Trump trade adviser pushes back on reports of US-China tariff deal

White House trade adviser Peter Navarro denied reports Thursday that China and the U.S. have agreed to roll back tariffs as the first part of a trade deal between the two countries. 

“There is no agreement at this time to remove any of the existing tariffs as a condition of the phase one deal,” Navarro said during an interview on “Lou Dobbs Tonight.” “And the only person who can make that decision is President Donald J. Trump and it’s as simple as that.”

Gao Feng, a spokesman for the Chinese commerce ministry, reportedly told reporters that both countries are planning to cancel the tariffs implemented as part of the long-running trade war between the two nations in phases, Reuters reported. The U.S. and China are negotiating the terms of a “Phase One” trade agreement. 

“If the two sides achieve a ‘Phase One’ agreement, then based on the content of that agreement, tariffs already increased should be canceled at the same time and by the same rate,” the Chinese official told reporters, according to The Associated Press.

“The trade war started with tariffs, and should end with the cancellation of tariffs,” he continued.

But Navarro denied that Chinese and American trade negotiators reached a deal to roll back tariffs Thursday, criticizing Chinese media for its reports.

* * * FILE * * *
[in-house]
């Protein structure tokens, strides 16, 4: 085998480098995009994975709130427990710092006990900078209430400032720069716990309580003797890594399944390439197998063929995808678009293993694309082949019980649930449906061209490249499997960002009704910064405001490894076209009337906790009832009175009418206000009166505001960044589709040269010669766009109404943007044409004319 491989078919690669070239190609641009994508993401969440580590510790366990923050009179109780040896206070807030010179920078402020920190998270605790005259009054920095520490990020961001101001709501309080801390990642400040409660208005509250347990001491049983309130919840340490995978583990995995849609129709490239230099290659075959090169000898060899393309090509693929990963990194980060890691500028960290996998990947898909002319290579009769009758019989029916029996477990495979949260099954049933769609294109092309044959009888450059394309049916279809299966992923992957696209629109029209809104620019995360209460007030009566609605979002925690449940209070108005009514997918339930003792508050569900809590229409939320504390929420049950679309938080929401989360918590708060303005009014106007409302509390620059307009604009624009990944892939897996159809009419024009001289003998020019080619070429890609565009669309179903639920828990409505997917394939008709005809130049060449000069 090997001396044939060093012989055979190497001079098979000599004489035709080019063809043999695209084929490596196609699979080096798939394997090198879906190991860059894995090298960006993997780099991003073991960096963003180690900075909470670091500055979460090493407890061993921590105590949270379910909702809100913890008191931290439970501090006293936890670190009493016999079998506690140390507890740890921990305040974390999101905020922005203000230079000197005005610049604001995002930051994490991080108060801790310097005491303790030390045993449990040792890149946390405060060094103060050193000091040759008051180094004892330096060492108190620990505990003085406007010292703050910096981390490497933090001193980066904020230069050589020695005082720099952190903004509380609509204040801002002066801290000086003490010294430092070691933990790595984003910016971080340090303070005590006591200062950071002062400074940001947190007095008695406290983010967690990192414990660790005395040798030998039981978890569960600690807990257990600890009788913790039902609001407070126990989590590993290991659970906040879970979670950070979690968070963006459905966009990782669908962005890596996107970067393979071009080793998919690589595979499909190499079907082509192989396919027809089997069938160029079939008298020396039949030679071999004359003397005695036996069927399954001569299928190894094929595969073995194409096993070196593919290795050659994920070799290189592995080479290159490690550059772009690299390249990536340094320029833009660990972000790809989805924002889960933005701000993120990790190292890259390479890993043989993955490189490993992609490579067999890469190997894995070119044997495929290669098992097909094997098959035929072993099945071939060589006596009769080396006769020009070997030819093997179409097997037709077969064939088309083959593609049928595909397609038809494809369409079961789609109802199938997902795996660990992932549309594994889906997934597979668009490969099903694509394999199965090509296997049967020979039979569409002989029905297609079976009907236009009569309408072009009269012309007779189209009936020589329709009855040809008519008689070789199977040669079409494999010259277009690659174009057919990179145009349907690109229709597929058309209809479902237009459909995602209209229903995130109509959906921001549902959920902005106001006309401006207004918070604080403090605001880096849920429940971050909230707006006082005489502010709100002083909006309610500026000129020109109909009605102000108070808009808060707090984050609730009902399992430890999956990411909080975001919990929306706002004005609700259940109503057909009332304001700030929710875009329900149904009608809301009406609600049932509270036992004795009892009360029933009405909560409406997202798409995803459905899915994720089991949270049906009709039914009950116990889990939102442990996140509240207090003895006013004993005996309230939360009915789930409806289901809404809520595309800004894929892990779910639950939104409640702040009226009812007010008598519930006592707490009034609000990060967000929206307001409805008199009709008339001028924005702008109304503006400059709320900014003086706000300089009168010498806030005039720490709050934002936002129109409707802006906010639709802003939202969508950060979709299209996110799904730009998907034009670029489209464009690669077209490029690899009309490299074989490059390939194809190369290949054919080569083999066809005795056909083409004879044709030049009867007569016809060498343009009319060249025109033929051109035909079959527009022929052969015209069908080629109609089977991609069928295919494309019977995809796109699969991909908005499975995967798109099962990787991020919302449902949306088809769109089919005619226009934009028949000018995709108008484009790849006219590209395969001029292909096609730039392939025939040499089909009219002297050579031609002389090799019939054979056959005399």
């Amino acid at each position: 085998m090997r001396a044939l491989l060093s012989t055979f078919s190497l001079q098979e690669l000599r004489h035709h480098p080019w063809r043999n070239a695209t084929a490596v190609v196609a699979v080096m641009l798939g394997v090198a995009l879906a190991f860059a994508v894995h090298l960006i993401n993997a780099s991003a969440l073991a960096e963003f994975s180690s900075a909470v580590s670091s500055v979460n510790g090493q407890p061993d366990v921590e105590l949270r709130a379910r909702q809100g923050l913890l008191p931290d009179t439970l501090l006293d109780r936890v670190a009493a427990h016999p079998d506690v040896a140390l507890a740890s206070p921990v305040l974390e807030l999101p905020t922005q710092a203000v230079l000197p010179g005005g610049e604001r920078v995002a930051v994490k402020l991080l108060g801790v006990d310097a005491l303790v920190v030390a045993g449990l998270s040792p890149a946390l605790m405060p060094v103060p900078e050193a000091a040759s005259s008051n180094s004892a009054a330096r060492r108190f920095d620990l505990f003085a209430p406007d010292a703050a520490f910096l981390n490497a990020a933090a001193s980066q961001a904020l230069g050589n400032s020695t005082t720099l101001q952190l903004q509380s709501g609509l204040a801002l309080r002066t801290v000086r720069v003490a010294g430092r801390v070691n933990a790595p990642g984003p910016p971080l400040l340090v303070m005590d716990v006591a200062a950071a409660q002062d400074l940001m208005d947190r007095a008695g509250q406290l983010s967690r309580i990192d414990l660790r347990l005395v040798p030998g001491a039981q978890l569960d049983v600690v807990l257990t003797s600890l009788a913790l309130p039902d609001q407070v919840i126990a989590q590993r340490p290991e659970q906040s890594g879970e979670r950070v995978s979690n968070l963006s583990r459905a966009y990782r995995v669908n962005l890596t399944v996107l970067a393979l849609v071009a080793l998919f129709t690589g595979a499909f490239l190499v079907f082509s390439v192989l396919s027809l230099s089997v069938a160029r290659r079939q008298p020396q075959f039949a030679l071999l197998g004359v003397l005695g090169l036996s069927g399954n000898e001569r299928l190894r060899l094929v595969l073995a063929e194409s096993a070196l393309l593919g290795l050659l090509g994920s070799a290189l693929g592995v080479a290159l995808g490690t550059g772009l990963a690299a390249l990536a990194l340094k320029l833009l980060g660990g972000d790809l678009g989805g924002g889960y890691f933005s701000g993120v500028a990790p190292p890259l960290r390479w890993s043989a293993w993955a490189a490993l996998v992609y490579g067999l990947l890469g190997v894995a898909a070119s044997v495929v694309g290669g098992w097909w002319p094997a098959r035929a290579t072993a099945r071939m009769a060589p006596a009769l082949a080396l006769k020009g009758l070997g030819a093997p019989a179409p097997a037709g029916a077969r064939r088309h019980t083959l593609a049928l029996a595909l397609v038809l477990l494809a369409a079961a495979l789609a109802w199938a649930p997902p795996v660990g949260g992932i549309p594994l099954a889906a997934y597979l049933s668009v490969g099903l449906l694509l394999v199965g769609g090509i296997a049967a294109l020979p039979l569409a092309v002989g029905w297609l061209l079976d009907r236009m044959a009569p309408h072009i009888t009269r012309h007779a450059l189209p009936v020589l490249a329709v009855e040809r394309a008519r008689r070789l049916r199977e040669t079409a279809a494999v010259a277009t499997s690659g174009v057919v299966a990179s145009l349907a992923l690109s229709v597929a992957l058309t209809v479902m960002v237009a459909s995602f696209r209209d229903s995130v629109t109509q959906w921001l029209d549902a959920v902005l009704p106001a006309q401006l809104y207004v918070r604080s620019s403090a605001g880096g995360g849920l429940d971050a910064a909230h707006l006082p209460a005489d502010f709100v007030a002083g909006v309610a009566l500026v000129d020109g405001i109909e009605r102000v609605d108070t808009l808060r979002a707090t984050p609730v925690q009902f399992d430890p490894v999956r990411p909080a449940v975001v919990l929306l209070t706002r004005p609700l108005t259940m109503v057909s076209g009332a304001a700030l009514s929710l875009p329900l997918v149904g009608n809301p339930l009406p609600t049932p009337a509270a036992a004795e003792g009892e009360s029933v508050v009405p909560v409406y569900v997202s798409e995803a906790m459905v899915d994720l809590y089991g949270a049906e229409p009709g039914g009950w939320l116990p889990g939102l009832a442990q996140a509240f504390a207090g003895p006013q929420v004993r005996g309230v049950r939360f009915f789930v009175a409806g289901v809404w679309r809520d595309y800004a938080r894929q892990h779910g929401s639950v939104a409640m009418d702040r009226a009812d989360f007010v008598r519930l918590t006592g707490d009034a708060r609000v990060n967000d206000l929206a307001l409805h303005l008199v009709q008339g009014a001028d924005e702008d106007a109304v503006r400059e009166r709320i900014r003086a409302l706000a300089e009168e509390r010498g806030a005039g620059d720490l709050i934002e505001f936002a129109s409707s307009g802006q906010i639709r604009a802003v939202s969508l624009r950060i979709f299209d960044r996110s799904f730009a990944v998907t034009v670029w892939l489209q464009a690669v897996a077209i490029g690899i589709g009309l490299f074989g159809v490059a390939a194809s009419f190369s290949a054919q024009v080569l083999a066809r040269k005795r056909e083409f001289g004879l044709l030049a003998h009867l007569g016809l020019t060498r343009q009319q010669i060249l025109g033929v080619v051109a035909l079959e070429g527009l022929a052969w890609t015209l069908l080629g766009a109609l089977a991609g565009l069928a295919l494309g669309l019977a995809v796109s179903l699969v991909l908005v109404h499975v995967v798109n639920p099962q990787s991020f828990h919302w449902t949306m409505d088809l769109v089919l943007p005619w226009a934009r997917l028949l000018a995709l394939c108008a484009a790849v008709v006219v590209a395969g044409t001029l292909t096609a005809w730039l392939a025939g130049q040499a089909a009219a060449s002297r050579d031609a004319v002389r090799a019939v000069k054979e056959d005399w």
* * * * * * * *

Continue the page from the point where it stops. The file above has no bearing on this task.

“I heard someone joke today that negotiations with the Chinese don’t really begin until you have a handshake deal, and I think that’s maybe what’s going on here. The spectacle of the Chinese propaganda press putting out information like that — they’re just negotiating in public trying to push us in a direction. The president makes these decisions,” Navarro said.

White House economic adviser Larry Kudlow told Bloomberg on Thursday that “If there’s a Phase One trade deal, there are going to be tariff agreements and concessions.”

Secretary of Commerce Wilbur Ross has said Phase One of an agreement between the U.S. and China would be agreed upon this month, before the U.S. has another round of 15 percent tariffs covering about $160 billion in Chinese imports set for Dec. 15.

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Written by Alan Smith

Alan Smith

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